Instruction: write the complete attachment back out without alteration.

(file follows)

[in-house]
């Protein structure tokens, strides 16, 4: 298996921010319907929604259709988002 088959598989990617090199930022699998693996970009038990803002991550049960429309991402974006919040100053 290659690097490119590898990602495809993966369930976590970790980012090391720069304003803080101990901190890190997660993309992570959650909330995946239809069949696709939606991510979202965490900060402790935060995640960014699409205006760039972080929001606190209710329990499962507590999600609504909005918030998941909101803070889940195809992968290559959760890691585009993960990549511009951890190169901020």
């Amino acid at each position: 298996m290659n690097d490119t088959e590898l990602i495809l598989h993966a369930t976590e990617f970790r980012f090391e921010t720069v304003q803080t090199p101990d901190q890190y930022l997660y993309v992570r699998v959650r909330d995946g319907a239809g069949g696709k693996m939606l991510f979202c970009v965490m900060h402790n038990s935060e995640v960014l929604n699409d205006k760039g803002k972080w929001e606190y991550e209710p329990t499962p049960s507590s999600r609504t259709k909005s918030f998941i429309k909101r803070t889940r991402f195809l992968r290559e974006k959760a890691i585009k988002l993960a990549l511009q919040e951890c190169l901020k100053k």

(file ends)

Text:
[in-house]
């Protein structure tokens, strides 16, 4: 298996921010319907929604259709988002 088959598989990617090199930022699998693996970009038990803002991550049960429309991402974006919040100053 290659690097490119590898990602495809993966369930976590970790980012090391720069304003803080101990901190890190997660993309992570959650909330995946239809069949696709939606991510979202965490900060402790935060995640960014699409205006760039972080929001606190209710329990499962507590999600609504909005918030998941909101803070889940195809992968290559959760890691585009993960990549511009951890190169901020």
């Amino acid at each position: 298996m290659n690097d490119t088959e590898l990602i495809l598989h993966a369930t976590e990617f970790r980012f090391e921010t720069v304003q803080t090199p101990d901190q890190y930022l997660y993309v992570r699998v959650r909330d995946g319907a239809g069949g696709k693996m939606l991510f979202c970009v965490m900060h402790n038990s935060e995640v960014l929604n699409d205006k760039g803002k972080w929001e606190y991550e209710p329990t499962p049960s507590s999600r609504t259709k909005s918030f998941i429309k909101r803070t889940r991402f195809l992968r290559e974006k959760a890691i585009k988002l993960a990549l511009q919040e951890c190169l901020k100053k």